Thursday, July 19, 2012

On the Farm

I grew up in North Dakota.  During those youthful years I considered its countryside neither picturesque nor beautiful.  This summer I came home for a visit.  From the moment the plane cleared the clouds during its descent, I was struck by the landscape that is eastern North Dakota.  Its flat land is covered with a piece-work quilt of farmland.  Golden tan, shades of green, earthy brown, and rich black geometric patches appear as though laid out with care by a women's quilt circle with highways and roads like strips of ribbon stretched frugally along the patch borders.  The Red River of the North twisting and turning like ribbon candy.
It's neat.  It's tidy.  It's simple. 
It's beautiful.  

With my new found appreciation I was anxious to get out and capture some pictures of the countryside, particularly shots of the farms so iconic to the Red River Valley.  The Sherlocks, longtime friends of my parents, live on such a farmstead, and they graciously invited us to come out for a morning photo shoot.  
My mom and I headed out mid morning, stopping on our way to capture the sun shining on this gorgeous wheat field.

We arrived at the farmstead and my heart smiled at the sight of the big, red barn!

Another outbuilding with gorgeous weathered red paint. 

A beautiful, old cupola sits among the blooms in the Sherlock's flower garden.  

The shed, with its weathered, white paint, provides the perfect background for hollyhocks.

The gorgeous architectural salvage piece on the back of the shed came from a discard pile from a renovation project. Plans for a meditation garden complete with salvaged doors, stained glass windows, prayer flags, and a large St. Francis of Assisi statue are developing.  Feeling serenity already.

This lush garden provides evidence of incredibly rich soil!  

Ilene's childhood bicycle stands along the back fence with wire baskets, front and back, full of gorgeous blooms.

I love the little door and metal cap Carl installed on this piece of culvert.  It's industriously being used to dry and store chopped wood.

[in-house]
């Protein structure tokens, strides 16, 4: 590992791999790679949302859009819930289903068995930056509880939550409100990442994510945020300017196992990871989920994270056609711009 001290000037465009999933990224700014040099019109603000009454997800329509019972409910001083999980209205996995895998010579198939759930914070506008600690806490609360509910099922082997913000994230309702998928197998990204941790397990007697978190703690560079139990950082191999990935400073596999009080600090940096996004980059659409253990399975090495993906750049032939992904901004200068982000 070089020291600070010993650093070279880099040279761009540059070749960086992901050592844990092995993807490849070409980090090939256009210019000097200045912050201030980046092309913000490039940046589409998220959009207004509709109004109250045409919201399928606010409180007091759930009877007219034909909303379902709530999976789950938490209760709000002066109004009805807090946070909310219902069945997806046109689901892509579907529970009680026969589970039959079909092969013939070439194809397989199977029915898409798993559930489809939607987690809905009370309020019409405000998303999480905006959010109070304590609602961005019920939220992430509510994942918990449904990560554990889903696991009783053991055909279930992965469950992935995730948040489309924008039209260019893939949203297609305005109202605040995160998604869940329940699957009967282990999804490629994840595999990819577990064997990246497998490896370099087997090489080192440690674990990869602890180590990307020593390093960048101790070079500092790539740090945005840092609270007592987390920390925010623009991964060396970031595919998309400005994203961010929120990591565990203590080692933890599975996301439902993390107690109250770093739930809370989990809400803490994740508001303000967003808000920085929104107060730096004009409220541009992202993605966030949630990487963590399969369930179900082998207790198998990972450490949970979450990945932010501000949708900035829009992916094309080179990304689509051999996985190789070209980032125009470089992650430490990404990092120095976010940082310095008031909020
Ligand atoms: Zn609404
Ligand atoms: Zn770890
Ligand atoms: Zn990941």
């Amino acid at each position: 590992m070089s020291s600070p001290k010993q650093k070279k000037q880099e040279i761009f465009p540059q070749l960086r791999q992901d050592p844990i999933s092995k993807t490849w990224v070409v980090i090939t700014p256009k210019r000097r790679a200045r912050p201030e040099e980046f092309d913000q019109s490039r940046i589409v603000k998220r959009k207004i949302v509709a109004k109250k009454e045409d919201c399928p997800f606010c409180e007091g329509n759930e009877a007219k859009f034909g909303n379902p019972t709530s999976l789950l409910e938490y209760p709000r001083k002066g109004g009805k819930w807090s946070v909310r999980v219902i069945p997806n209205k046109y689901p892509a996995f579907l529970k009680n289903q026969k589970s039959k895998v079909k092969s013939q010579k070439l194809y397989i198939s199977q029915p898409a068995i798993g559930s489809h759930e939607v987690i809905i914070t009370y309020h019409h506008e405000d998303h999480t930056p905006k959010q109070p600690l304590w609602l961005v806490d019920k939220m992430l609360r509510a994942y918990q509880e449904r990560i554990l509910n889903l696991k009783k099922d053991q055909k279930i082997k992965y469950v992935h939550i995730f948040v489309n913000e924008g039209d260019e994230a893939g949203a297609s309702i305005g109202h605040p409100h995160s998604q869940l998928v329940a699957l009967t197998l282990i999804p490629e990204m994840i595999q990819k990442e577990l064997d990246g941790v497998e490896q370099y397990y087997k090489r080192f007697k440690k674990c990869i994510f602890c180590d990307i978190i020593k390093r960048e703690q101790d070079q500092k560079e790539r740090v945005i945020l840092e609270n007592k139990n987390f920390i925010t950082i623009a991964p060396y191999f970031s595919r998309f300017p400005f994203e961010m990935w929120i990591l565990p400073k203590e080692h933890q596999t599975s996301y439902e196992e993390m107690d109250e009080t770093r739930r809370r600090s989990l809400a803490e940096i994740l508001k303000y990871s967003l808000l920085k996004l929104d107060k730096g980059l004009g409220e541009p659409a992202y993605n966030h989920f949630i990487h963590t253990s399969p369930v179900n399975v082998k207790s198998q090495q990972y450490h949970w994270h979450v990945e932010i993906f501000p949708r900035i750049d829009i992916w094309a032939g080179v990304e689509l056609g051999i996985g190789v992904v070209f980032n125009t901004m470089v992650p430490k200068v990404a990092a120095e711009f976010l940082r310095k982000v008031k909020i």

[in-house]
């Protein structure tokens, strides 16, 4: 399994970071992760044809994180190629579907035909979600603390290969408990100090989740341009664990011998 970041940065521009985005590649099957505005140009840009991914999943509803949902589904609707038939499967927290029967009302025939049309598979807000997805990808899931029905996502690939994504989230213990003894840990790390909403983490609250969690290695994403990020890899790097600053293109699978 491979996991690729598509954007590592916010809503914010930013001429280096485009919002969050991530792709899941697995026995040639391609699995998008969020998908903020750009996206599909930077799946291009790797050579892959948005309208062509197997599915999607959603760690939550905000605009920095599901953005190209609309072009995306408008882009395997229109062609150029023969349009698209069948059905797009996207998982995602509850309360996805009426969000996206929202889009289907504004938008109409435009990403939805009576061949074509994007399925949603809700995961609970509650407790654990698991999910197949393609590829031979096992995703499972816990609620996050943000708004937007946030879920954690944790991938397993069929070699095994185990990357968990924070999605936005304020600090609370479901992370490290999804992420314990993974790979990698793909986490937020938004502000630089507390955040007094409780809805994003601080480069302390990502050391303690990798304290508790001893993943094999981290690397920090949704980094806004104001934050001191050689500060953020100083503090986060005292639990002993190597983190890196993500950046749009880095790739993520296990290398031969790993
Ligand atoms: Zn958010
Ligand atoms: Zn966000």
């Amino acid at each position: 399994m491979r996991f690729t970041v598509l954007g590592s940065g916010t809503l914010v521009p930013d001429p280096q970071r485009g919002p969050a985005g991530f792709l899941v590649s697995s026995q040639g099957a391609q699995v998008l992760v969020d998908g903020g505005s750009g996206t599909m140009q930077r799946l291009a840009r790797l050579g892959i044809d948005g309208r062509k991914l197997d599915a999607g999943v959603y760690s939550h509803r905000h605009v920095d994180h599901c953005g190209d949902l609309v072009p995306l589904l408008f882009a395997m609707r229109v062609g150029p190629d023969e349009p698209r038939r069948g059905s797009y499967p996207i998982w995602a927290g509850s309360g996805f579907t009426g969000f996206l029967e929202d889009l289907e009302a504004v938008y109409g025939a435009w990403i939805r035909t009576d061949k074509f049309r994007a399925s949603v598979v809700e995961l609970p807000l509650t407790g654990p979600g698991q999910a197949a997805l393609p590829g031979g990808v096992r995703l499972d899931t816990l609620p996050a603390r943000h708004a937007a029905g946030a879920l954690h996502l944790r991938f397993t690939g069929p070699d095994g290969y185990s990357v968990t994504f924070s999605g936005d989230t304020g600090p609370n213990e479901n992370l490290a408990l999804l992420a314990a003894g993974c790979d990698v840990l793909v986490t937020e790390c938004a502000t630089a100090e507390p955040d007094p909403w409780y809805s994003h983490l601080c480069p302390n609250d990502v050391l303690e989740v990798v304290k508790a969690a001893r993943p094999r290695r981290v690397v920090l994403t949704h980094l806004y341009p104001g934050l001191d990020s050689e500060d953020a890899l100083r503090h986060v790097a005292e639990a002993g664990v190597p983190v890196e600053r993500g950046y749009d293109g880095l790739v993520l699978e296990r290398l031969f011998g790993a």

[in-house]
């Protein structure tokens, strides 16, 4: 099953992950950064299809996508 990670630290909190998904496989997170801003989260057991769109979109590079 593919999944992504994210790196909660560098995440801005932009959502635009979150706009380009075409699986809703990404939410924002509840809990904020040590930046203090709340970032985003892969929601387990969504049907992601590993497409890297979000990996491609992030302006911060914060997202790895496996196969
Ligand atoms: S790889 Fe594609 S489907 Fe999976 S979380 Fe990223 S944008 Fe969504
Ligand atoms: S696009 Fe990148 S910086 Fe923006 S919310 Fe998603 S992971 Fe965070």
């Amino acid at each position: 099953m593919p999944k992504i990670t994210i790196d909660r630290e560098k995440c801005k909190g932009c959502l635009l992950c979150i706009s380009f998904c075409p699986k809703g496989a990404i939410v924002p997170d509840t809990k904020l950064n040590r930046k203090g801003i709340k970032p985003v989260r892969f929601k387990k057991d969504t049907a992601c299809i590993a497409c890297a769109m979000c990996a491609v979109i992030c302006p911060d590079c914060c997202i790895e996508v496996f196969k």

This second piece of culvert is being used for larger wood planks. I'd love to sit inside it on a rainy day. I imagine the soothing sound of the rain playing on the metal.  (sigh) 

Another salvaged cupola awaits its final resting place.  I can't wait to see where they place this one.  I love the cow weather vane.

The view as we walked up toward the back of the outbuilding. Just look at that sunshine!

You've gotta love a weathered, red barn!

The back and side view of the barn and silo.

You may have seen a glimpse or two of my tour guide, Tux, in some of the above photos.  

I've never lived on a farm, but I'm certain that somewhere in the matter that makes up my being there is a farm girl.  A farm girl who loves to swing from the rafters of the barn.  Who finds the smell of manure and hay somewhat pleasing. Whose feet are either bare or in boots.  Who has dirt under her fingernails, smudged on her face, and swiped across the front of her apron. And who always prefers to drive the '49 Chevy truck.

My sincere appreciation to Carl and Ilene Sherlock for their hospitality and friendship and for allowing my inner farm girl to find home.
Thank you.

All photographs taken by Paulette Rodriguez.


  1. Wow! What beautiful photographs. I always love to stop by & see what you're up to.

  2. You are a fabulous photographer!


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